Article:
A sidenote on machine-learning accuracies
Predictions with deep neural networks and rich datasets are almost trivial if working with high-quality data and if some form of relationship can be recovered from the given variables. However, certain points are worth considering when working with predictive accuracies, which can easily be misconstrued if not viewed within context. Firstly, it is easy to claim accuracies that would inflate the relevancy of models by using larger distance thresholds. Due to the Modifiable Areal Unit Problem, correlations and predictive accuracies naturally rise at larger distance thresholds but actually tell us less about conditions specific to a local scenario. The challenge is therefore to recover as much accuracy as possible while working at as small a distance threshold as feasible. Secondly, validation and test sets have to be partitioned on a spatial basis rather than a purely randomised selection of points; for example, by using a grid to delineate a city and then setting aside all points within grid cells at a specified interval for the test set. This prevents the model from overfitting by siphoning-off information between adjacent points, which would otherwise inflate test-set accuracies. Visualisation can be a powerful tool for finding hints of overfitting within a spatial context. Thirdly, whereas straight-forward prediction of some-or-another variable with the use of deep neural networks is interesting and useful in its own right, it can be even more useful to identify locations where the observed intensities diverge from predicted intensities. This can trigger observations in the spirit of Jane Jacobs’ recommendation to look for clues in ‘unaverages’1: the local trends or oddities that otherwise seem to defy the model and normative patterns. These peculiarities offer glimpses into localised factors that may otherwise affect the expression of the real-life observations, and offers a guidepost regarding other considerations that may be beneficial if added to the model, or else fodder for speculation and discussion around topics that in many cases will remain beyond the realm of the model’s predictive power.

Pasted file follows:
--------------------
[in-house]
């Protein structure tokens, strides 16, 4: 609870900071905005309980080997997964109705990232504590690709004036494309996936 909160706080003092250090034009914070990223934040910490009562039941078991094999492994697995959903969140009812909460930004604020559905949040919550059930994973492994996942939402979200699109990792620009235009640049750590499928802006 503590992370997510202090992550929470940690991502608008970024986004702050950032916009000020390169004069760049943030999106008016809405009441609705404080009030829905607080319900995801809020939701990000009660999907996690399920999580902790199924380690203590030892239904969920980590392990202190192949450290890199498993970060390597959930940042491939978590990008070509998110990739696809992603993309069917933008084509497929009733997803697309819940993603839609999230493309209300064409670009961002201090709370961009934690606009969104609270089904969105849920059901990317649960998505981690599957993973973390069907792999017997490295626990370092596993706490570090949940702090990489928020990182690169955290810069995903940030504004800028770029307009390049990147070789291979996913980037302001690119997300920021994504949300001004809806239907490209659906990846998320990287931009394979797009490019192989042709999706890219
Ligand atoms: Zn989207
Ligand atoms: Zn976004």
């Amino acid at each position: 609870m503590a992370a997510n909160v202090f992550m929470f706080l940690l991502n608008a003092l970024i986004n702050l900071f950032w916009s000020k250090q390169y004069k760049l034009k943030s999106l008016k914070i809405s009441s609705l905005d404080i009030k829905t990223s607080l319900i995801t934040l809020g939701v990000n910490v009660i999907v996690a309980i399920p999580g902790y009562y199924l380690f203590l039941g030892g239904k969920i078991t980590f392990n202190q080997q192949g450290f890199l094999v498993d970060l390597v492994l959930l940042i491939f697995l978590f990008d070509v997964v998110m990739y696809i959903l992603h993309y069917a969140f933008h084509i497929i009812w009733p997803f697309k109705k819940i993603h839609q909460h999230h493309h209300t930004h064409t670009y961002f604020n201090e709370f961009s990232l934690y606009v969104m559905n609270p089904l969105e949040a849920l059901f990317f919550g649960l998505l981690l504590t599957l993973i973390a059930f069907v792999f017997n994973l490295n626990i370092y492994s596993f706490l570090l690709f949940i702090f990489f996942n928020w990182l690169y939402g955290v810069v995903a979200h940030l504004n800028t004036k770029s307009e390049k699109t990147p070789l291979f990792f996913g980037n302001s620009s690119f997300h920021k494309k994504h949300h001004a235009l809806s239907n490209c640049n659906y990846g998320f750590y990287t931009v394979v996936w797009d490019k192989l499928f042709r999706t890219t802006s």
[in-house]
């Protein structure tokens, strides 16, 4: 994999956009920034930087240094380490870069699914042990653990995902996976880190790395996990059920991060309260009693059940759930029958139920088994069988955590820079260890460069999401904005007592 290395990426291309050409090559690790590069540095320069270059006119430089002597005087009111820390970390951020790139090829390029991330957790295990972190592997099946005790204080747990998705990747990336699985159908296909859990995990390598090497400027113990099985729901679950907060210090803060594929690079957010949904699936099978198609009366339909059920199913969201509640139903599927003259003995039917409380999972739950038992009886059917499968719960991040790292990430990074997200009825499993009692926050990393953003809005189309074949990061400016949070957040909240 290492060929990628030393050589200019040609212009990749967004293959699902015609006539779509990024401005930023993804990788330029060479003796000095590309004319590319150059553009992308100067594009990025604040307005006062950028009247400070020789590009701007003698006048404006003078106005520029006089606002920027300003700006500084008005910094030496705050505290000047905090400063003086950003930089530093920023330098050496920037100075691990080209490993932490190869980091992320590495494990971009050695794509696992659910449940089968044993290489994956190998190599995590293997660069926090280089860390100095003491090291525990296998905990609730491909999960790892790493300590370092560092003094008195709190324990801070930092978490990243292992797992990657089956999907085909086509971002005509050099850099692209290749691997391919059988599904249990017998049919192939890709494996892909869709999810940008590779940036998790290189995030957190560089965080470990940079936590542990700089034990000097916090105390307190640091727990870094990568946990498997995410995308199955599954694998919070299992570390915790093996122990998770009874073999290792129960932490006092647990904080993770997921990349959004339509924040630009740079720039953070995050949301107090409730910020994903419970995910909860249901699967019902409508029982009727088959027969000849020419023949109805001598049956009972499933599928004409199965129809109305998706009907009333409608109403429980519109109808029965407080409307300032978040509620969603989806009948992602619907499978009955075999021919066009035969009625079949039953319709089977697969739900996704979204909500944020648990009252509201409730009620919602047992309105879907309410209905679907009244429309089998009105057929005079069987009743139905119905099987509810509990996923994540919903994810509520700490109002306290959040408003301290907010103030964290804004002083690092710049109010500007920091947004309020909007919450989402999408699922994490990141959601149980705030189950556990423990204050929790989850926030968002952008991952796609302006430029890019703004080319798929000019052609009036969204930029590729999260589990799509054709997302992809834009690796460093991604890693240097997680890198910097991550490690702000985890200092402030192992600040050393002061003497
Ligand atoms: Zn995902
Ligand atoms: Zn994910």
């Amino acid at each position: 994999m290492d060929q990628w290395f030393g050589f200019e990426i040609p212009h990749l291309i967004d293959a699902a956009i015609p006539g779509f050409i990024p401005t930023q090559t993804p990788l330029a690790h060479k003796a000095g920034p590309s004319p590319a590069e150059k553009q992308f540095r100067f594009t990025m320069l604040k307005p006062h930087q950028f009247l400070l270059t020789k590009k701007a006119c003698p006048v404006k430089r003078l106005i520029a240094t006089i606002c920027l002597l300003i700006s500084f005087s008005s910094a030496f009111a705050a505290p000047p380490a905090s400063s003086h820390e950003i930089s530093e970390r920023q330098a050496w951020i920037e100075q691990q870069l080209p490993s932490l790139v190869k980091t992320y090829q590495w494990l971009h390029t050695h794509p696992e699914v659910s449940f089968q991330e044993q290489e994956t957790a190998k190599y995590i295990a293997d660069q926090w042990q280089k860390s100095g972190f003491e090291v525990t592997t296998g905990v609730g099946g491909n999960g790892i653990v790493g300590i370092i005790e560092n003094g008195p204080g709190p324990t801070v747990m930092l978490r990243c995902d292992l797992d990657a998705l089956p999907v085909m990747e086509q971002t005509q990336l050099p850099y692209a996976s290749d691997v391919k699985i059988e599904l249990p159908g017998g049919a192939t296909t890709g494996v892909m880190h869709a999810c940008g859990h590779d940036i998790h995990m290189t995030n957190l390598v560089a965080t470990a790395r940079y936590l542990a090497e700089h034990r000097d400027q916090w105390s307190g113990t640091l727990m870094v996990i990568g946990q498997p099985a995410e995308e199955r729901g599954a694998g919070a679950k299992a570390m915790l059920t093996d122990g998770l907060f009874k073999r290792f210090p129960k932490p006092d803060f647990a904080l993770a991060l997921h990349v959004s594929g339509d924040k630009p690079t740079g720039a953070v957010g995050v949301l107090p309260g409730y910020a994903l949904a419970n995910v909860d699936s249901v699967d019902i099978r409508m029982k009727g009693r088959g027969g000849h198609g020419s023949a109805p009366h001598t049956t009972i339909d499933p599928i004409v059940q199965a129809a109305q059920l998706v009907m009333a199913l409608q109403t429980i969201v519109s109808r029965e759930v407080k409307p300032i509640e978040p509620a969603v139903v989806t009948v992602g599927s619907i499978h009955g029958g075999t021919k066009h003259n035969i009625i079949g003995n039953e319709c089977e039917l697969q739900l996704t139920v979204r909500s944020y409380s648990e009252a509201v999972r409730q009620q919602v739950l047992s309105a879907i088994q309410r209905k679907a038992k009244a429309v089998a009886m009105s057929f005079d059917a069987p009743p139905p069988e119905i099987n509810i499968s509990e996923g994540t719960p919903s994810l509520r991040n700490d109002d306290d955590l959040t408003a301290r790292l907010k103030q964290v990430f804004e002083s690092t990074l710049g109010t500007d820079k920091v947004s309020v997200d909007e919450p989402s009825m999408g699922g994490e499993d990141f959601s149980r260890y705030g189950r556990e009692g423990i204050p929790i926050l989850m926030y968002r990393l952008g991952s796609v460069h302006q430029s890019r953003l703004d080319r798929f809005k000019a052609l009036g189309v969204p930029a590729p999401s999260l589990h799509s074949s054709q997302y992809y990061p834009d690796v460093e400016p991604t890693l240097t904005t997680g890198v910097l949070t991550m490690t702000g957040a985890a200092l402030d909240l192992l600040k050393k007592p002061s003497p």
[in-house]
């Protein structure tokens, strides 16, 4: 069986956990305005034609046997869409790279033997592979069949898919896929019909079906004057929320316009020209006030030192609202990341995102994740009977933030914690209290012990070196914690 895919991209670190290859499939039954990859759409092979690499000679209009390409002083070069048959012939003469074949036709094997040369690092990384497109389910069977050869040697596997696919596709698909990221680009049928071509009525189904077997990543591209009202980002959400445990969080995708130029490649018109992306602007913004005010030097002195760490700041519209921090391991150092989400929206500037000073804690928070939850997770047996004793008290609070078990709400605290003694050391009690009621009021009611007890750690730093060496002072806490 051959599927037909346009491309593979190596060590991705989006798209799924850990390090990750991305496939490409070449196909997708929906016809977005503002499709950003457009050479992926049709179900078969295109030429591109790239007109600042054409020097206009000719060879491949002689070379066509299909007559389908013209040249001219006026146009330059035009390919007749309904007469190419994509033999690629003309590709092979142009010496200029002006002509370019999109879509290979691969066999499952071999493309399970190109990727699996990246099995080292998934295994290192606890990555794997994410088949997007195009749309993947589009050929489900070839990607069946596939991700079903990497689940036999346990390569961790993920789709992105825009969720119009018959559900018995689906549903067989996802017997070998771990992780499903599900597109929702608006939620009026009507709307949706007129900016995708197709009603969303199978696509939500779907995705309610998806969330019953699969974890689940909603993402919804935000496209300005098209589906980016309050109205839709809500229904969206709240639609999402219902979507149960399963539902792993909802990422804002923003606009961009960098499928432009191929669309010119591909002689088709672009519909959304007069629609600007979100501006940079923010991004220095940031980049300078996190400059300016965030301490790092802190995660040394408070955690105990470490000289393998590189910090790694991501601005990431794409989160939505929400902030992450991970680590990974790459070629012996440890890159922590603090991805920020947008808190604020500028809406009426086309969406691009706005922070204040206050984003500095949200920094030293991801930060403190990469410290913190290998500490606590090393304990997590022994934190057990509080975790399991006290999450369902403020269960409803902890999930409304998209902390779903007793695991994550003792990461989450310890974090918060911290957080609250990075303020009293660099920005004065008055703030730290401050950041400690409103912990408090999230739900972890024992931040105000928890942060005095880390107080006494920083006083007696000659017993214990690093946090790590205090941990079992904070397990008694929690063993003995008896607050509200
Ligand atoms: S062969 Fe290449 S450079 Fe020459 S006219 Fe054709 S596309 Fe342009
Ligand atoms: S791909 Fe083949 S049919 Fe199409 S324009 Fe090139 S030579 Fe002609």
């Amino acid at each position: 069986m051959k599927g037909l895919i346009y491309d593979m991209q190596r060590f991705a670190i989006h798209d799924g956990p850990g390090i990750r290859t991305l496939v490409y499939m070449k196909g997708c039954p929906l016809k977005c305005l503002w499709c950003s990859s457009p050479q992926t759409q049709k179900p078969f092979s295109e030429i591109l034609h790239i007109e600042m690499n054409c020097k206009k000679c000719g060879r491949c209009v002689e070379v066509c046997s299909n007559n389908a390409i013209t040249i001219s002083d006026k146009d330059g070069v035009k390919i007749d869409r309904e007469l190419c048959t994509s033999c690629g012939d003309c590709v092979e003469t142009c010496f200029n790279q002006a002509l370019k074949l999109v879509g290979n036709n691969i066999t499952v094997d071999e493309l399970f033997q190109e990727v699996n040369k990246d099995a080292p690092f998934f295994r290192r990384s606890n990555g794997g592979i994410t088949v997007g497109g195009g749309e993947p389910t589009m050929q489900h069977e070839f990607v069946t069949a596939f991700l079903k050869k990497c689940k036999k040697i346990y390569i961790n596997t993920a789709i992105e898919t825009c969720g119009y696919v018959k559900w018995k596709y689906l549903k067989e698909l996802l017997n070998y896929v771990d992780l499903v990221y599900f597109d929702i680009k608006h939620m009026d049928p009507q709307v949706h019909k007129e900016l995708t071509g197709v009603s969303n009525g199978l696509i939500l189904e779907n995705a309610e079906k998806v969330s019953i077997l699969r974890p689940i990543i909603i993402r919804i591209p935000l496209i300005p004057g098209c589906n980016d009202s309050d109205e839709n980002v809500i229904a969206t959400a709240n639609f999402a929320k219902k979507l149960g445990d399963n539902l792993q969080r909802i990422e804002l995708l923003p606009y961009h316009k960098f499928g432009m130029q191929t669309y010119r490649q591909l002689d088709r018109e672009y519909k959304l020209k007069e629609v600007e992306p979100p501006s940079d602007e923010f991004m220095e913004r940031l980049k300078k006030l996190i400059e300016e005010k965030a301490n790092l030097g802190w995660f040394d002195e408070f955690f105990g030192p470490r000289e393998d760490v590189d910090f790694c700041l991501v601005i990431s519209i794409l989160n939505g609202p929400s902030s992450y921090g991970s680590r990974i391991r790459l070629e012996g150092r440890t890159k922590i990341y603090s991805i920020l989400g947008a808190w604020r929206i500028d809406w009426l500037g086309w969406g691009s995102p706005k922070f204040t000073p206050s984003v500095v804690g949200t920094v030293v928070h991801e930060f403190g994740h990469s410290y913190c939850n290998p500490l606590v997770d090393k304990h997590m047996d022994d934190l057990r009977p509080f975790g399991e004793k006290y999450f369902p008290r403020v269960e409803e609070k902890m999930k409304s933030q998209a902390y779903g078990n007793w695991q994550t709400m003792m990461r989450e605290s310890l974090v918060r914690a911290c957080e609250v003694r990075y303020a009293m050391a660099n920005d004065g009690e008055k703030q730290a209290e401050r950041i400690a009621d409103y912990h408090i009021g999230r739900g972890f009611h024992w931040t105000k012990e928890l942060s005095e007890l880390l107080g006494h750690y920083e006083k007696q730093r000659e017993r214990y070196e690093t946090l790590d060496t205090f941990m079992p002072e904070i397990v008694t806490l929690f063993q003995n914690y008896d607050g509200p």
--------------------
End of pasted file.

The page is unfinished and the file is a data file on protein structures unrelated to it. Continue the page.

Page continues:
Observed, Predicted, and Differenced intensity of eating establishments at 400m walking tolerances.
By way of example, the above shows the observed, predicted, and differenced number of local eating establishments for Greater London using multi-scalar network centralities and population densities as input variables. The differenced plot shows that eating establishments around historical high street locations are slightly underpredicted: it could be surmised that this is due to a lack of information about historic village centres and the related availability of commercial building stock that may otherwise distinguish certain areas of higher betweenness and closeness centralities from others. Another example: areas such as Soho, Seven Dials, and Angel are over-predicted: here it could be theorised that there may be a latent demand for additional locations, currently unsatisfied due to spatial constraints on the number of viable locations or due to being crowded out by other landuses such as retail.
- 1. Jacobs J. The Death and Life of Great American Cities. Vintage Bo. New York: Random House; 1961. ↩